The Good, The Bad and The Ugly

Every January I turn to the Monitoring the Future (MTF) survey results to see what the national trends were with adolescent substance use over the past year. Since 1975, the MTF study has been conducted annually by the University of Michigan’s Institute for Social Research and funded by the National Institute on Drug Abuse.

I’ve seen a lot of trends with different substances over the past 30+ years of reviewing MTF studies – trends that primarily showed a decrease in use while other trends raised some concerns.

This past January I read the summary of the 2019 MTF survey which involved about 42,500 students in 8th, 10th and 12th grades enrolled in 396 secondary schools nationwide. I was a bit more prepared for the 2019 results than when I read the 2018 report a year earlier. From 2017 to 2018, increases in adolescent vaping were the largest EVER recorded in the past 43 years for any adolescent substance use outcome in the United States! So, not surprisingly, from 2018 to 2019, the vaping continued its dramatic increase.

Vaping involves the inhalation of aerosols (sometimes including nicotine) using battery-powered devices such as e-cigarettes, “mods,” Juuls and e-pens. Starting in 2017, the MTF study asked about the vaping of three specific substances – nicotine, marijuana and just flavoring. Here’s a quick summary of the trends seen in vaping all three substances from 2017 to 2019:

  • Only vaping “just flavoring” showed significant decreases in 2019 in all three grades.
  • Over the two-year interval from 2017 to 2019, 30-day prevalence of vaping marijuana doubled or tripled in all three grades. For example, it rose from 4.9% in 2017 to 14.0% in 2019 among 12th graders.
  • Vaping nicotine also showed sharp increases over the same interval, with 30-day prevalence more than doubling in all three grades, rising from 11.9% in 2017 to 25.5% in 2019 among 12th graders. Given that nicotine is involved in most vaping this presents a serious threat to the hard-won progress we have tracked since the mid-1990s in reducing cigarette smoking among adolescents.

These survey results were concerning to me in January, but they became even more concerning when COVID-19 hit our country in March. In the beginning of the pandemic, it was believed young people were not at risk for the virus and if they did contract it, would likely experience few complications because of it. But, as time went on, an increasing number of serious coronavirus cases, involving young people, were being reported.

This is when it struck me that our adolescents ARE at serious risk for the coronavirus, especially those who vape or smoke. Numerous studies indicate that vaping, like smoking, inflames and damages the lungs. If teens have underlying lung damage from vaping, and get the coronavirus on top of that, the outcome is not going to be positive.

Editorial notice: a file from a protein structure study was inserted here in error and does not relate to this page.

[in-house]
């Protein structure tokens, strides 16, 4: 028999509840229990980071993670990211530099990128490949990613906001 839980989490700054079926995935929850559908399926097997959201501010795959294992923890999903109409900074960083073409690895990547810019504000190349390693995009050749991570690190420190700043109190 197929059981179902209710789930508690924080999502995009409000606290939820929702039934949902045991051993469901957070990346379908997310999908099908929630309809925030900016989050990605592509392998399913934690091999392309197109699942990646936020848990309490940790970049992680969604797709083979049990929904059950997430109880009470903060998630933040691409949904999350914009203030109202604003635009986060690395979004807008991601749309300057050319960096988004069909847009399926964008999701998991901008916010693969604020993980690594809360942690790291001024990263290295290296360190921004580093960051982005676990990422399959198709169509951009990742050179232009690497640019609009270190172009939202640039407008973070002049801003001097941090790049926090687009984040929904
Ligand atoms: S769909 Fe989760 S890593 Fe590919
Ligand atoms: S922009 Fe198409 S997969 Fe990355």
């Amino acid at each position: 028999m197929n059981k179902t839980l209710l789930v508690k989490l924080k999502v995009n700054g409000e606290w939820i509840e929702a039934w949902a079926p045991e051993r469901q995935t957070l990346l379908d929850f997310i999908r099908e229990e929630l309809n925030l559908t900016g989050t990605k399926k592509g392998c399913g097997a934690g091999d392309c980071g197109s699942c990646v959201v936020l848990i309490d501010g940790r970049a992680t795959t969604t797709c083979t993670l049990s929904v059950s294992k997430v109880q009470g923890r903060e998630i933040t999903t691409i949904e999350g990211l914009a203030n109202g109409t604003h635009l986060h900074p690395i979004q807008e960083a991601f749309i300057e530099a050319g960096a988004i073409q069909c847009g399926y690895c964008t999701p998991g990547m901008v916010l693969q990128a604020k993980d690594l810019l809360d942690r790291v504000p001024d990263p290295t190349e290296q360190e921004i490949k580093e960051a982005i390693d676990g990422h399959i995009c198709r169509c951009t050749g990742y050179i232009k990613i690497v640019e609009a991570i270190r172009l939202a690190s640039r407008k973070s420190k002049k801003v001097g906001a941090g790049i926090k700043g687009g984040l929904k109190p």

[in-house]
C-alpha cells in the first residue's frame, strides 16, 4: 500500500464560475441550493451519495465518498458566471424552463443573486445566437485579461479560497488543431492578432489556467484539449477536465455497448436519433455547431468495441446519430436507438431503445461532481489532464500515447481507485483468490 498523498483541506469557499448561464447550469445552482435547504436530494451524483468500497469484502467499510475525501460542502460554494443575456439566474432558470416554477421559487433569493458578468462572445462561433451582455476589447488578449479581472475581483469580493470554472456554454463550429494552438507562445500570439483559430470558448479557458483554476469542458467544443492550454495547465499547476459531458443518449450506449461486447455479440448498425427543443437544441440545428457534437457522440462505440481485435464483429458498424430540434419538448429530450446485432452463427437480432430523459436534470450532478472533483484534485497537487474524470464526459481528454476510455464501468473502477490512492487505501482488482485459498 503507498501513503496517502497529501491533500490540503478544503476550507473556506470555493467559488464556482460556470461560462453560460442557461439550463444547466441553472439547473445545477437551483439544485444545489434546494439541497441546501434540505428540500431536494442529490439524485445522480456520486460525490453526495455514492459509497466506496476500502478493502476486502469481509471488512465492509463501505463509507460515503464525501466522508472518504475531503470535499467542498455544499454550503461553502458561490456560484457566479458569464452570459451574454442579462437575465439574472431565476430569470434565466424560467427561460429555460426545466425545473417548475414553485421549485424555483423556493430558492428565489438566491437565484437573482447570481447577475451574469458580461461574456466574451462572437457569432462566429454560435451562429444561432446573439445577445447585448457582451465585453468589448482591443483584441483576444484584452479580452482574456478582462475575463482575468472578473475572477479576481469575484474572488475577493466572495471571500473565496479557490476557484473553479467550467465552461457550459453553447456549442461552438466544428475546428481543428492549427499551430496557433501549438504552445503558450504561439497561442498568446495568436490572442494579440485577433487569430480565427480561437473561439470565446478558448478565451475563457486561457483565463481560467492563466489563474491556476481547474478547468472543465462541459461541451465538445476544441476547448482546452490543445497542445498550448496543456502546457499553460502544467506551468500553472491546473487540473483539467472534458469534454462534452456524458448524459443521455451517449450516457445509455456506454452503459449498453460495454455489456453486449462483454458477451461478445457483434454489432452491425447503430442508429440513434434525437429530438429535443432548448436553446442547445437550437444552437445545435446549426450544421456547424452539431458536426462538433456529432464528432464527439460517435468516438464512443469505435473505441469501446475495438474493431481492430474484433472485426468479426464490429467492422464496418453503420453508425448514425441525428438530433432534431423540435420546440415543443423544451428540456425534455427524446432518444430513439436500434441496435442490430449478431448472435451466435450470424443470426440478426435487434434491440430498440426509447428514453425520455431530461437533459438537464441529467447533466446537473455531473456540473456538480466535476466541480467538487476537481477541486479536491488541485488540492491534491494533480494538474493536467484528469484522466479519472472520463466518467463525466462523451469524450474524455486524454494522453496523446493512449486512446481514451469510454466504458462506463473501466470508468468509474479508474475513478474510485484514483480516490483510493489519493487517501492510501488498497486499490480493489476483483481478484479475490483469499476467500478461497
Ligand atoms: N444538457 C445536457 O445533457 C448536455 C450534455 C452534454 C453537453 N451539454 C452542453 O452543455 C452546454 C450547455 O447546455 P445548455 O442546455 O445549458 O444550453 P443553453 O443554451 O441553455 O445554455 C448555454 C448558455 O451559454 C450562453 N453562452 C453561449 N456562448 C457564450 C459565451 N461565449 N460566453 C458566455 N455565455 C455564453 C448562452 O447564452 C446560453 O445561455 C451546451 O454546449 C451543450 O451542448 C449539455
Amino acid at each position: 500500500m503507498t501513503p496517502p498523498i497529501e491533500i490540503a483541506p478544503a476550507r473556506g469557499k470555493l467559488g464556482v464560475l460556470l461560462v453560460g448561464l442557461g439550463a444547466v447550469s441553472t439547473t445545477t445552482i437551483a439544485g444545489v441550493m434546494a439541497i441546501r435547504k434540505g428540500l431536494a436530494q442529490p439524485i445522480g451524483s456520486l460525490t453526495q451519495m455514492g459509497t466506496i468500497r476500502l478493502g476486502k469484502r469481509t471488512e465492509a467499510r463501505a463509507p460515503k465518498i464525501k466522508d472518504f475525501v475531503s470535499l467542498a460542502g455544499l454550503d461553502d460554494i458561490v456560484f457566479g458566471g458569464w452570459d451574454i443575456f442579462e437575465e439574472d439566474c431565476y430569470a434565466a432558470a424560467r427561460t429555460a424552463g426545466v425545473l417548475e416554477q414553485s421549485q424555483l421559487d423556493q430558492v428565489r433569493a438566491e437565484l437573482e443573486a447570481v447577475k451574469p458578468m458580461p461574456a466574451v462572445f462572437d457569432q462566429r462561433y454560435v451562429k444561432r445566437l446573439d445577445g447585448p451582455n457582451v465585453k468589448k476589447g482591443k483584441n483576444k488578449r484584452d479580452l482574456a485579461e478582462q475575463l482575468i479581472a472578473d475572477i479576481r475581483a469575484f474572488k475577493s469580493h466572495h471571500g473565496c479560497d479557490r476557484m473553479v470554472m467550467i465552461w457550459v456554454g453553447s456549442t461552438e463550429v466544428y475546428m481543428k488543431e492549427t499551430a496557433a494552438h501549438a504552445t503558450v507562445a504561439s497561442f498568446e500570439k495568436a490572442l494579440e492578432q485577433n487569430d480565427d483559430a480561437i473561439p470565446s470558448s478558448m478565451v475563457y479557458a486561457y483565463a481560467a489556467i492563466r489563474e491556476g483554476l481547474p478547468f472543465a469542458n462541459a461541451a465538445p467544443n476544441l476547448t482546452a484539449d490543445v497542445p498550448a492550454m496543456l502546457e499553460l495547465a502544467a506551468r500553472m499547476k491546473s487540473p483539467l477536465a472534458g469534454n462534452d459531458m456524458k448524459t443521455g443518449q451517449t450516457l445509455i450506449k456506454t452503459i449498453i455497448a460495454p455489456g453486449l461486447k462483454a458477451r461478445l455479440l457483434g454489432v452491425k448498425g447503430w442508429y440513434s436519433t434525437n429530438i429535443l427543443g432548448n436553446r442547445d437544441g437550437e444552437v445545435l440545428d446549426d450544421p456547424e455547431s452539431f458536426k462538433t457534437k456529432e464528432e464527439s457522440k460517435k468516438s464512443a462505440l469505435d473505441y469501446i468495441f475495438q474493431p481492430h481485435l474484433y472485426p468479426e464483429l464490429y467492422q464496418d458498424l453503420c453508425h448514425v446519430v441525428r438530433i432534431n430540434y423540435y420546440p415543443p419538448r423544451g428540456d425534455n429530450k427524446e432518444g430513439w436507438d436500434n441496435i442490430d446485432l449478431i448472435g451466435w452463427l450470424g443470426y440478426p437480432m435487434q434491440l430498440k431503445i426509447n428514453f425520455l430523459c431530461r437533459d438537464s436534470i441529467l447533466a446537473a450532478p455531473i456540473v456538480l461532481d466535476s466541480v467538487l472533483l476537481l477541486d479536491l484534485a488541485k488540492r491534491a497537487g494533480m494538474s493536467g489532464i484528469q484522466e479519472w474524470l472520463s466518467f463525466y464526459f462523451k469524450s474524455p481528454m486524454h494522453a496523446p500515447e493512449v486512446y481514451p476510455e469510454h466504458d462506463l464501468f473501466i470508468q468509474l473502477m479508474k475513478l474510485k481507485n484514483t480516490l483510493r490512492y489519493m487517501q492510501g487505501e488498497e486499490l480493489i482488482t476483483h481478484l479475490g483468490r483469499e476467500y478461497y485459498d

With the pandemic keeping many of us sheltering at home these past three months, it put teens who vape in a difficult predicament. How could they continue to secretly vape while at home 24/7? How could they access vaping products? Unfortunately, kids who were willing to work hard could still get vaping products, and for some, this meant leaving the house and potentially exposing themselves to COVID. Just being isolated during the past months has increased anxiety, stress and depression for many of us and for adolescents, its enough of a reason for some to start vaping or use more than they were before.

For other teens, COVID-19 has been the catalyst for them to quit vaping, whether they wanted to or not. However, the question remains to be answered, “Will they resume vaping when they leave their home and are among friends again who still vape?”

Even more concerning to me is whether parents know when their child is vaping. Parents and other adults kids are living with will continue to be on the front lines in the months to come and in the best position to recognize if their child is vaping. The question is, “Do they know how to identify vaping use?” Kids have become so savvy and secretive in their vaping practices that even I, a substance use prevention professional, might not even be able to identify when it’s happening.

As you prepare your response and readiness plan for the return of kids to your schools and programs, you need to address two things: 1) You and all your staff need to be prepared to recognize vaping among kids and 2) Help parents identify vaping use with their kids at home.

I feel so strongly about these two things that I want to be of help to you in addressing them. So, mark your calendar for a free webinar I am hosting next Thursday, June 18, from Noon-1:15 pm EST, called “Youth, Vaping and E-Cigarettes: The Good, The Bad and The Ugly.” I was an attendee of this webinar in January and I learned SO MUCH! I know you will, too. Registration for the webinar opens on Monday, June 15. If you would like to receive the registration email in your Inbox on Monday, please message me at Plan to register early as there is a cap on the number of participants for this webinar. And, be sure to share the invitation with your staff and the parents of your students!

COVID-19 isn’t going away anytime soon and vaping among adolescents isn’t likely going to decrease quickly either. So, if you want to reduce kids’ risk for the coronavirus one of the best things you can do is keep them from compromising their lungs by vaping. It starts by registering for next week’s webinar and learning the good, the bad and the ugly of vaping. I promise…it will pay off.

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